The Financial Crimes Enforcement Network (FinCEN), an arm of the U.S. Department of Treasury, recently fined a Miami-based money services business (MSB) and its owner $10,000 for failing to implement proper anti-money laundering (AML) controls in violation of the Bank Secrecy Act (BSA). Charges include failing to register as a MSB and willfully violating the BSA's program, reporting and recordkeeping requirements.
This action is part of a trend intended to improve AML compliance in the MSB industry and the financial sector as a whole. In an effort to expand enforcement tactics beyond sanctions for personal misconduct, government regulators are increasingly holding individual corporate officers — including compliance professionals — personally liable for their failure to properly manage and oversee their organization's compliance efforts.
Thomson Reuters’ annual Cost of Compliance survey of more than 600 compliance practitioners from financial services firms around the world revealed that 53% of compliance officers now believe that their personal liability has increased.
According to FinCEN Director Jennifer Shasky Calvery, regulators are seeking to ensure that individual corporate officers do not use financial institutions as a cover for illicit activity. Consequently, regulators are increasingly looking to individual corporate officers to instill a culture of compliance, holding them accountable when they make financial institutions vulnerable to terrorist financing, money laundering, proliferation finance and other illicit financial activities.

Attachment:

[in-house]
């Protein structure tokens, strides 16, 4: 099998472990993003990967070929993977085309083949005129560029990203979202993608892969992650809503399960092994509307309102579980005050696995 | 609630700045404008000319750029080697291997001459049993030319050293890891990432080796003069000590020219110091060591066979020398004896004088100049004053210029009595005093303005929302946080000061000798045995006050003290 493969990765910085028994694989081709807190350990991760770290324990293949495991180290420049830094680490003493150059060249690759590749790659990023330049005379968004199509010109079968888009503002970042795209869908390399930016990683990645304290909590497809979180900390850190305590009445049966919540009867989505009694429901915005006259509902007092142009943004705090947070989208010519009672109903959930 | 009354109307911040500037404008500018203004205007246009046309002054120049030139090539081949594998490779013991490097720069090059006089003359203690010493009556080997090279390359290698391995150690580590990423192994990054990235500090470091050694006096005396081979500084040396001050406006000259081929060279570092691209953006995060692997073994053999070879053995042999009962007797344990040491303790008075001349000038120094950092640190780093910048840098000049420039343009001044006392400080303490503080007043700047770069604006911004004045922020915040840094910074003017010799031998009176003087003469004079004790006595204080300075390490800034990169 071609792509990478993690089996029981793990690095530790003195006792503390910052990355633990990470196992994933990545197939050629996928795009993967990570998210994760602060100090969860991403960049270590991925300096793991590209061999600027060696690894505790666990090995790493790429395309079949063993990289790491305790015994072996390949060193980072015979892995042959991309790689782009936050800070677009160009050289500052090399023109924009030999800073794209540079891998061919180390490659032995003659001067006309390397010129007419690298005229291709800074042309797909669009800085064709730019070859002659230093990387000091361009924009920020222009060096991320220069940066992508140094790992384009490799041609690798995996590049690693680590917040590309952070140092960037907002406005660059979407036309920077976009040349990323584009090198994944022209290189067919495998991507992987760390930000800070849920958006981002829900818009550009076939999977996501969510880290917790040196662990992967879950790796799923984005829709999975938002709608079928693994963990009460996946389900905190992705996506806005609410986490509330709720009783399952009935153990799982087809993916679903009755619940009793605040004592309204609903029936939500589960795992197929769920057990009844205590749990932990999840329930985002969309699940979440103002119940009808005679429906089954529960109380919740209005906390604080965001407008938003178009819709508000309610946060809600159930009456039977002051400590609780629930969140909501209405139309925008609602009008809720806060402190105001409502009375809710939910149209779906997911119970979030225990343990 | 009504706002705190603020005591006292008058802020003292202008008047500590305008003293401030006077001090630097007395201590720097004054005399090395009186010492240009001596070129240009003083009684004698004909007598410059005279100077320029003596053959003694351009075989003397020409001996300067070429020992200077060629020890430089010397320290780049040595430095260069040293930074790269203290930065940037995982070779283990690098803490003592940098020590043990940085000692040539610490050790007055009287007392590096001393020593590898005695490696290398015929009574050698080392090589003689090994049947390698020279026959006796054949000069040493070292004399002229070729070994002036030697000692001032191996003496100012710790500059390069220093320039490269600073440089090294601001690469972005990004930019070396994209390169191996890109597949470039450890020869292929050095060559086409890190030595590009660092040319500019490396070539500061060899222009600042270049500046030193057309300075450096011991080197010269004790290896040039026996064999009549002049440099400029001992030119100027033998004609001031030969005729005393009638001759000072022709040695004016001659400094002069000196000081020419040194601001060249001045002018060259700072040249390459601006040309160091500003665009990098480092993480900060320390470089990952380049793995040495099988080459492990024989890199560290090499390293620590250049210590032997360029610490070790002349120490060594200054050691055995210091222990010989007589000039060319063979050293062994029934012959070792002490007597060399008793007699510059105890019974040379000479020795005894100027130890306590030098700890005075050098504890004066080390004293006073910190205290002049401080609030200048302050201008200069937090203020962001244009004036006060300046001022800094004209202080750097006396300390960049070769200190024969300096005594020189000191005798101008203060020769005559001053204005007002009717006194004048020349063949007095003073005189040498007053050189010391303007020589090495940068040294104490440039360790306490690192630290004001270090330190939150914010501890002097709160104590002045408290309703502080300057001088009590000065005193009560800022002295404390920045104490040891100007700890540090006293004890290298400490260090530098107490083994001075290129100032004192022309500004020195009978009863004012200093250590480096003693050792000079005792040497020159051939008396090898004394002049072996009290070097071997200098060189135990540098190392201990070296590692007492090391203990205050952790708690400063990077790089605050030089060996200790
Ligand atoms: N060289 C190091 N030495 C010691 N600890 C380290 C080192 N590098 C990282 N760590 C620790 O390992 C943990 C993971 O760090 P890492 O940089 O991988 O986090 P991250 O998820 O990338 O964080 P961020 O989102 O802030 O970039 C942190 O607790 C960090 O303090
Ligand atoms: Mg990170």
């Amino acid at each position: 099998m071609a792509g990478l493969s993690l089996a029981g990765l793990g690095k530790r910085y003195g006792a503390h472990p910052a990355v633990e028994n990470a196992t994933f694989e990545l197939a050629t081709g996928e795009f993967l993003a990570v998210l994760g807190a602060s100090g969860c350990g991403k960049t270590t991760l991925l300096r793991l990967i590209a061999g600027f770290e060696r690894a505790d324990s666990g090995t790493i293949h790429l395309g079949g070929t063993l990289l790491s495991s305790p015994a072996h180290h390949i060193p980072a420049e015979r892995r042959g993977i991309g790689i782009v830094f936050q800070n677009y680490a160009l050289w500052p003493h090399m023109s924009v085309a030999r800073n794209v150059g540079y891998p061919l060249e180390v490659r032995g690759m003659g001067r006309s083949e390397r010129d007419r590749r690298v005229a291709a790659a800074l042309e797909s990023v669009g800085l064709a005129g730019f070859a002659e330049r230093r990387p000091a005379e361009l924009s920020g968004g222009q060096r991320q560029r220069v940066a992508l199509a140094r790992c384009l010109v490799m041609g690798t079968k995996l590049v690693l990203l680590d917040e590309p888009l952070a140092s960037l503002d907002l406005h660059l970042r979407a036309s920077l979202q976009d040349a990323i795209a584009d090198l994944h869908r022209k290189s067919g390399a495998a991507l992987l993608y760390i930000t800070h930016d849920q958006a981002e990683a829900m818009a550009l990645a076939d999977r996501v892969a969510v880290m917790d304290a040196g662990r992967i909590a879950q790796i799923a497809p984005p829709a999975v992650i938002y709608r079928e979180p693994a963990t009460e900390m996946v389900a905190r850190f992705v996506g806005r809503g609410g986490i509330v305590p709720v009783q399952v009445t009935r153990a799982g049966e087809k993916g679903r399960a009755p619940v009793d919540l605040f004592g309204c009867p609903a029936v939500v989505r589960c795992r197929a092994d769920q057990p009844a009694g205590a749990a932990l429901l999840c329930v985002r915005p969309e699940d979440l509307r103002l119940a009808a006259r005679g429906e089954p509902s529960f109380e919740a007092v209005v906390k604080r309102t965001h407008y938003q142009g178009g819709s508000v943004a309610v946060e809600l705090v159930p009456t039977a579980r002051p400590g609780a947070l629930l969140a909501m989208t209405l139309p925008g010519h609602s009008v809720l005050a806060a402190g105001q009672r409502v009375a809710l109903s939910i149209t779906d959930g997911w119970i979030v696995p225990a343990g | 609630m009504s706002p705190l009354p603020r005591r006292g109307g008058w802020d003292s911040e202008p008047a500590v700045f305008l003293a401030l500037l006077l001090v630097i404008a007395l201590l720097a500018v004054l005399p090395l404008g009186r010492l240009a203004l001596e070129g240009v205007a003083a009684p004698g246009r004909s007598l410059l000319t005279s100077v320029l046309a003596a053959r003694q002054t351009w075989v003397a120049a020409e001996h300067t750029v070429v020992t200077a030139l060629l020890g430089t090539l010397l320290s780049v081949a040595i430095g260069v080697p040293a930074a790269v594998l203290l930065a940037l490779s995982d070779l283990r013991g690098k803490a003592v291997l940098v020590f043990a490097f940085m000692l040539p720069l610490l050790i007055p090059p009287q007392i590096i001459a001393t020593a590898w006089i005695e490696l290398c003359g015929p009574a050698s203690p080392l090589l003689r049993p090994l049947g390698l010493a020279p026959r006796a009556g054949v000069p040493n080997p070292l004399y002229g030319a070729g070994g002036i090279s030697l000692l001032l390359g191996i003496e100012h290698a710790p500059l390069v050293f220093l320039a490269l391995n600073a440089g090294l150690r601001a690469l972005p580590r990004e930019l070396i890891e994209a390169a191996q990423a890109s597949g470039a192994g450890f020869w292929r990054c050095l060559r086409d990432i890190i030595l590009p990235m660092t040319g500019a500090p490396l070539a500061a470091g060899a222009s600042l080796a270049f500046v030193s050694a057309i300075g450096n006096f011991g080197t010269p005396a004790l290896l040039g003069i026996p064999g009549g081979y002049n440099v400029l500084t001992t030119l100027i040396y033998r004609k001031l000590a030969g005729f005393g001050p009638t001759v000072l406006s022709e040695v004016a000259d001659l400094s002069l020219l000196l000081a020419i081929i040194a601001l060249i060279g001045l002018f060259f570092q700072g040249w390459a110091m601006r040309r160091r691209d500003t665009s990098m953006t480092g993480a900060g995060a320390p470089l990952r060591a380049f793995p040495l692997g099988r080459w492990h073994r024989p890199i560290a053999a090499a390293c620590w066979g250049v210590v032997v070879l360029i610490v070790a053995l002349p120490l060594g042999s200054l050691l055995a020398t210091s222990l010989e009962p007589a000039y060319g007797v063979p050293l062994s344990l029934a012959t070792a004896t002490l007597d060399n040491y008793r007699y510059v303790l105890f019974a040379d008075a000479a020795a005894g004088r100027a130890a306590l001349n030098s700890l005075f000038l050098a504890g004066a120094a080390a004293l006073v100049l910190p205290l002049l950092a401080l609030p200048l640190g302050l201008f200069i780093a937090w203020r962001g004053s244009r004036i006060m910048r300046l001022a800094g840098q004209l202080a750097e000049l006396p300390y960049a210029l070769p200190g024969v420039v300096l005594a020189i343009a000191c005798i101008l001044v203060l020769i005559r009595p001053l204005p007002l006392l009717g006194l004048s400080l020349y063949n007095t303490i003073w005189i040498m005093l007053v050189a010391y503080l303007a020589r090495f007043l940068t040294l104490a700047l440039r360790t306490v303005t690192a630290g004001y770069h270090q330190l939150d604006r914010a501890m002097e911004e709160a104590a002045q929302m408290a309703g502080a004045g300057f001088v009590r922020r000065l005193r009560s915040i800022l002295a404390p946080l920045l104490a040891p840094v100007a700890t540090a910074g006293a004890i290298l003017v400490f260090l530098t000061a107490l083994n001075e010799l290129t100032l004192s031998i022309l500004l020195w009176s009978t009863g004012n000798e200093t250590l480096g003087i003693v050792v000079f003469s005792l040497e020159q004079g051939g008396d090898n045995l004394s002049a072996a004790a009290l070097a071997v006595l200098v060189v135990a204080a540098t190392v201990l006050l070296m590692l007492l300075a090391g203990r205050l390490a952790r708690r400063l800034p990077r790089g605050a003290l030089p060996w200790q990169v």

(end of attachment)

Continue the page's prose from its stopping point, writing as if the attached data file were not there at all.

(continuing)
While MSBs are particularly vulnerable to being used in money-laundering schemes, their executives are not the only ones facing personal liability for lapses of oversight. The U.S. Securities and Exchange Commission (SEC), the Financial Industry Regulatory Authority (FINRA) and Consumer Financial Protection Bureau (CFPB) are all stepping up their efforts to sanction individuals for compliance failures.
Recent enforcement actions, such as FINRA imposing a $25,000 fine on a former AML compliance officer for his company’s compliance failures, is another example that individual executives and compliances officers are likely to see more fines — and potentially higher ones.
Some experts have expressed concern that this focus on individual compliance officers will dissuade qualified individuals from such positions for fear of personal liability. Others believe that it will force bank executives to prioritize compliance and provide more support to compliance officers. Regulators have also attempted to alleviate concerns by assuring financial executives and compliance officers that their focus will be on major, systemic violations and not honest mistakes, errors in judgment or minor compliance failures.
Given the heavy regulation, significant compliance burdens and enforcement efforts currently underway in the financial sector, MSBs and other financial institutions need to be vigilant about implementing comprehensive compliance policies.